Concept

Apatite

Summary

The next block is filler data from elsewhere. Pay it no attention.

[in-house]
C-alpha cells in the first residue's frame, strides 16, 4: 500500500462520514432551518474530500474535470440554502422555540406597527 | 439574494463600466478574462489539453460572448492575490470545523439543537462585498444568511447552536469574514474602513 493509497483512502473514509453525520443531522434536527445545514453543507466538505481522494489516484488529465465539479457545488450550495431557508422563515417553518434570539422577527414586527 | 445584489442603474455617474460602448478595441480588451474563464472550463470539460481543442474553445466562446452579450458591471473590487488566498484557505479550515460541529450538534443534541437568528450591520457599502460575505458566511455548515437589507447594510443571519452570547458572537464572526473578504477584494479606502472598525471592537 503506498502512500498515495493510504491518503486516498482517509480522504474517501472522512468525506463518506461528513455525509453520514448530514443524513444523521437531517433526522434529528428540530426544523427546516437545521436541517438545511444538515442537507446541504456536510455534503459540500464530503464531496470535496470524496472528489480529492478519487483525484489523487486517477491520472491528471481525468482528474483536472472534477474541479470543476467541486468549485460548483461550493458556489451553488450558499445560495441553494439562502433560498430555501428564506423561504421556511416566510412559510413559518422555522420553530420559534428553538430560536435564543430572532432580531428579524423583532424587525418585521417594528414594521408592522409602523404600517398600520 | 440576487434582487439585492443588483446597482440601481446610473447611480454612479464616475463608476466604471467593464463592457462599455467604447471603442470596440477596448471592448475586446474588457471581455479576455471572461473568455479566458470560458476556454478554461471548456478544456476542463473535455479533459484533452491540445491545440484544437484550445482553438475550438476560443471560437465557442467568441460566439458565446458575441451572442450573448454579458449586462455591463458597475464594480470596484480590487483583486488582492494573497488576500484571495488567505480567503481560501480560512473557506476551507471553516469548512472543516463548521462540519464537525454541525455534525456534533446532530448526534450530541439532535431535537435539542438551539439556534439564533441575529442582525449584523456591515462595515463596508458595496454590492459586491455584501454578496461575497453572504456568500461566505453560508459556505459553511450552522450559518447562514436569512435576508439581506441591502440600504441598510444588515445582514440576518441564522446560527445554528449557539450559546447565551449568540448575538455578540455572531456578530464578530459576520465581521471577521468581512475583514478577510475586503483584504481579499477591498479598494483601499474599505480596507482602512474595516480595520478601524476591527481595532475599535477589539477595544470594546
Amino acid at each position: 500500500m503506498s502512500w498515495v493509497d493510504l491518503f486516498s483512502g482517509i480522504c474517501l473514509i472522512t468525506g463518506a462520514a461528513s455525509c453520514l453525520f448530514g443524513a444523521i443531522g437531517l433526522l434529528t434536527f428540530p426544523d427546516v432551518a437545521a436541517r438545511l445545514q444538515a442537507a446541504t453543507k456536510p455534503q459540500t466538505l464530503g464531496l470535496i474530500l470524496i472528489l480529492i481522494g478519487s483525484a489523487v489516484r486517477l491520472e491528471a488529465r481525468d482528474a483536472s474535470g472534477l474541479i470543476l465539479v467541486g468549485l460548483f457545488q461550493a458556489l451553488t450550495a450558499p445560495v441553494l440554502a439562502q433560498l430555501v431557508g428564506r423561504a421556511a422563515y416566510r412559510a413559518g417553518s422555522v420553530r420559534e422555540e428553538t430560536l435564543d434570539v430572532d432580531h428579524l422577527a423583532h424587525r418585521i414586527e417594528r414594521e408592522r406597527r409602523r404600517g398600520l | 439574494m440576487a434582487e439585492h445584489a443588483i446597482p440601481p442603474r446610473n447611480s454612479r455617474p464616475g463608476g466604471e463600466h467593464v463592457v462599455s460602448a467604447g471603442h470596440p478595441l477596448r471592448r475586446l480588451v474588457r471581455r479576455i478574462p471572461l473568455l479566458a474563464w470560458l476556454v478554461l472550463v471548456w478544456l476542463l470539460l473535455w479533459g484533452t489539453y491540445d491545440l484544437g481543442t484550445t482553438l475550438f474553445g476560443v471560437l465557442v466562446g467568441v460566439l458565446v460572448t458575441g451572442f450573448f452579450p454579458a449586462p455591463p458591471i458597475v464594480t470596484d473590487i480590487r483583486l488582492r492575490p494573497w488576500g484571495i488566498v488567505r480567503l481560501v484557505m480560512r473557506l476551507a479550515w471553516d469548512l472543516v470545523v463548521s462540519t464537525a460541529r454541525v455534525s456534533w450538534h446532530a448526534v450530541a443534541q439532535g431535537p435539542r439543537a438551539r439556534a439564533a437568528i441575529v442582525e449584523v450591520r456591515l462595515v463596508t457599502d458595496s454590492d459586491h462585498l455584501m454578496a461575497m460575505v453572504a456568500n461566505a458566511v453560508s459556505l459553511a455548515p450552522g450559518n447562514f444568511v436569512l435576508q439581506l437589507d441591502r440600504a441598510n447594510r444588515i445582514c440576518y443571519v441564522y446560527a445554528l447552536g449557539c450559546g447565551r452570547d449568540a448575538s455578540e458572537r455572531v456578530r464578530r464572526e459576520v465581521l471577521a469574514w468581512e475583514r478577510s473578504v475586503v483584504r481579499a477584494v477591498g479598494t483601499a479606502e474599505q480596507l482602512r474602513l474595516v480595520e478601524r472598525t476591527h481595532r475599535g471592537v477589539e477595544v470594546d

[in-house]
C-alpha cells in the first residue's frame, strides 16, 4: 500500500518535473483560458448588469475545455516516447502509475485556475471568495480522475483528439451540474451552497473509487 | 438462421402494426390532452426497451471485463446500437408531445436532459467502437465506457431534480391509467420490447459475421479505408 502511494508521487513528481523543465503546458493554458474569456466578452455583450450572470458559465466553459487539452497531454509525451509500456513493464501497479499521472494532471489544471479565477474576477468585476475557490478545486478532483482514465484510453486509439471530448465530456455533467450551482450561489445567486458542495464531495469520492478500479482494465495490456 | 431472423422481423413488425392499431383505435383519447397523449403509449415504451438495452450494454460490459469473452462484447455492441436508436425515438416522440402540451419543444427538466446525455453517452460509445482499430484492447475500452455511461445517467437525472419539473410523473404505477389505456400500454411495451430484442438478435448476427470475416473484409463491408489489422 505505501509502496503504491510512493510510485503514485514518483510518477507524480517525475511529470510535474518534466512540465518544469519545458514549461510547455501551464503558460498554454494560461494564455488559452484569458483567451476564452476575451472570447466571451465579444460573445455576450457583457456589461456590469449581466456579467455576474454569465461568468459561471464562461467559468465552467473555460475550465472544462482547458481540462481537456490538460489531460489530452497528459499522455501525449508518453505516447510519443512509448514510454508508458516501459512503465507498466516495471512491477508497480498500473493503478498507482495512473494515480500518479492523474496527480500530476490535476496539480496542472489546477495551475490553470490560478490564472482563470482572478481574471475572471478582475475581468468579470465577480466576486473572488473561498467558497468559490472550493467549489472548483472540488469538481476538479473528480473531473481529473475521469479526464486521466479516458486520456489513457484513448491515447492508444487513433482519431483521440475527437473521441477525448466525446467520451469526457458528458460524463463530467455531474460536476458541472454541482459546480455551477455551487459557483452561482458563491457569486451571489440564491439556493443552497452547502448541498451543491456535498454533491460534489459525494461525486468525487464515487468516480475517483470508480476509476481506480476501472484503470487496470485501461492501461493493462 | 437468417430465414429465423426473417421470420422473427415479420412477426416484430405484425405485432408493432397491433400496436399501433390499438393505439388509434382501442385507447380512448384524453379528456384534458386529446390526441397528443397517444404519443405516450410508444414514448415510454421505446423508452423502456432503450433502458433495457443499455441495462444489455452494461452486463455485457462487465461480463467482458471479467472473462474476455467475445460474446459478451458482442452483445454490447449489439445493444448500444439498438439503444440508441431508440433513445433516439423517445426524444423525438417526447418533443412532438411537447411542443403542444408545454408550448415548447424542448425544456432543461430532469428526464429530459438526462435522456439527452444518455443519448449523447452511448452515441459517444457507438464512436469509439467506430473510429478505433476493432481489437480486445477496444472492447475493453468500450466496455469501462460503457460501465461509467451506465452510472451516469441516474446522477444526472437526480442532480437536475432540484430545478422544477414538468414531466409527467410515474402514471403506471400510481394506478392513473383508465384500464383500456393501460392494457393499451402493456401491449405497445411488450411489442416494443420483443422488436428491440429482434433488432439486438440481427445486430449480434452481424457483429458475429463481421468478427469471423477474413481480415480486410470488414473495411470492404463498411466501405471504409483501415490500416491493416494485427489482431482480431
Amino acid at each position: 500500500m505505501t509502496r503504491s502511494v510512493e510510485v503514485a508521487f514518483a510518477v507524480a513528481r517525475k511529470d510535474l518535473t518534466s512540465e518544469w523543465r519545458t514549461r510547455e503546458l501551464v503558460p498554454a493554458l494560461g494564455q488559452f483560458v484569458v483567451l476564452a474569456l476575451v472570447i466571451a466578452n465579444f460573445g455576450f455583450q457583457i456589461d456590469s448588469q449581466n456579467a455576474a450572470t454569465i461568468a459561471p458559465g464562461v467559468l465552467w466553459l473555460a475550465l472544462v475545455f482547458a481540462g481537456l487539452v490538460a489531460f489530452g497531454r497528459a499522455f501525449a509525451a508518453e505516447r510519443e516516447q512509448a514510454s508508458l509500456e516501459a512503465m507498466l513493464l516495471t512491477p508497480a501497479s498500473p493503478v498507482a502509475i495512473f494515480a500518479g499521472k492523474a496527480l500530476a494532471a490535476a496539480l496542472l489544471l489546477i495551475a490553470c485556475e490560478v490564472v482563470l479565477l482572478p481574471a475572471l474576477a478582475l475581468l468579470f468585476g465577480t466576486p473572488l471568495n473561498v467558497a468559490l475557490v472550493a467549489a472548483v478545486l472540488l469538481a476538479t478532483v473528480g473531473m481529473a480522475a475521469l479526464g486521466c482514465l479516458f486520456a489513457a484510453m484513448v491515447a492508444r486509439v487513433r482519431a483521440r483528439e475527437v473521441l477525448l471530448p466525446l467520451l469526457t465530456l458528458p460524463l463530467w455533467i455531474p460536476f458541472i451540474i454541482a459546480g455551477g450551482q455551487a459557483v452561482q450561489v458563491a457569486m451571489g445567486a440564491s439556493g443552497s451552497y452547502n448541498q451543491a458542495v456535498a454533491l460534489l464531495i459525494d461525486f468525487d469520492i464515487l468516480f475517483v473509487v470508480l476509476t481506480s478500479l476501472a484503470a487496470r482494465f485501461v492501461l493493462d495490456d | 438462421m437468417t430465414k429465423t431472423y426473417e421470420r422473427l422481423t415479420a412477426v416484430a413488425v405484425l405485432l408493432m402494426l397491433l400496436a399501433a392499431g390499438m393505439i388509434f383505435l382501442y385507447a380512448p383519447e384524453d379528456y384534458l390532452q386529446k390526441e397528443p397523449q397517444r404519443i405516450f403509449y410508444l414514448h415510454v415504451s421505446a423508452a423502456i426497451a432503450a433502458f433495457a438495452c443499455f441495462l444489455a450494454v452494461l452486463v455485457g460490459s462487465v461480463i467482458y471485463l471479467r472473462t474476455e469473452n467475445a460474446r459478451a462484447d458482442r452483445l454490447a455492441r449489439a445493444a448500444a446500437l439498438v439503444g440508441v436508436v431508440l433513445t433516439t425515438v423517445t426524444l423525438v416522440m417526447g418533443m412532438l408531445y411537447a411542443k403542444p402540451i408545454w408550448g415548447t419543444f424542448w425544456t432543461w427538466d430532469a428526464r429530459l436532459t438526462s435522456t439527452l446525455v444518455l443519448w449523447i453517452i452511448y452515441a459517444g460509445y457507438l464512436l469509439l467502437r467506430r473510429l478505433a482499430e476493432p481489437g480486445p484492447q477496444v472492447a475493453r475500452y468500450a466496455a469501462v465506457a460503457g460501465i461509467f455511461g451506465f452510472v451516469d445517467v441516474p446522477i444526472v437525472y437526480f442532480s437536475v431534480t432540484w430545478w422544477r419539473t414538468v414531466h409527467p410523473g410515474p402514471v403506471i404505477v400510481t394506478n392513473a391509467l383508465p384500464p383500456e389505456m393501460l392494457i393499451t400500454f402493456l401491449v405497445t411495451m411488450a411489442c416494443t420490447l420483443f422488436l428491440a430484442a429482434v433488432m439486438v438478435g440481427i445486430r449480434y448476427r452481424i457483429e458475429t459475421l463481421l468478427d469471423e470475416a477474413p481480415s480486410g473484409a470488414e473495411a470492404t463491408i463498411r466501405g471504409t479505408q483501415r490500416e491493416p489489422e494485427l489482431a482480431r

Apatite is a group of phosphate minerals, usually hydroxyapatite, fluorapatite and chlorapatite, with high concentrations of OH−, F− and Cl− ion, respectively, in the crystal. The formula of the admixture of the three most common endmembers is written as Ca10(PO4)6(OH,F,Cl)2, and the crystal unit cell formulae of the individual minerals are written as Ca10(PO4)6(OH)2, Ca10(PO4)6F2 and Ca10(PO4)6Cl2. The mineral was named apatite by the German geologist Abraham Gottlob Werner in 1786, although the specific mineral he had described was reclassified as fluorapatite in 1860 by the German mineralogist Karl Friedrich August Rammelsberg. Apatite is often mistaken for other minerals. This tendency is reflected in the mineral's name, which is derived from the Greek word ἀπατάω (apatáō), which means to deceive. Geology Apatite is very common as an accessory mineral in igneous and metamorphic rocks, where it is the most common phosphate mineral. However, occurrences are usually as sma
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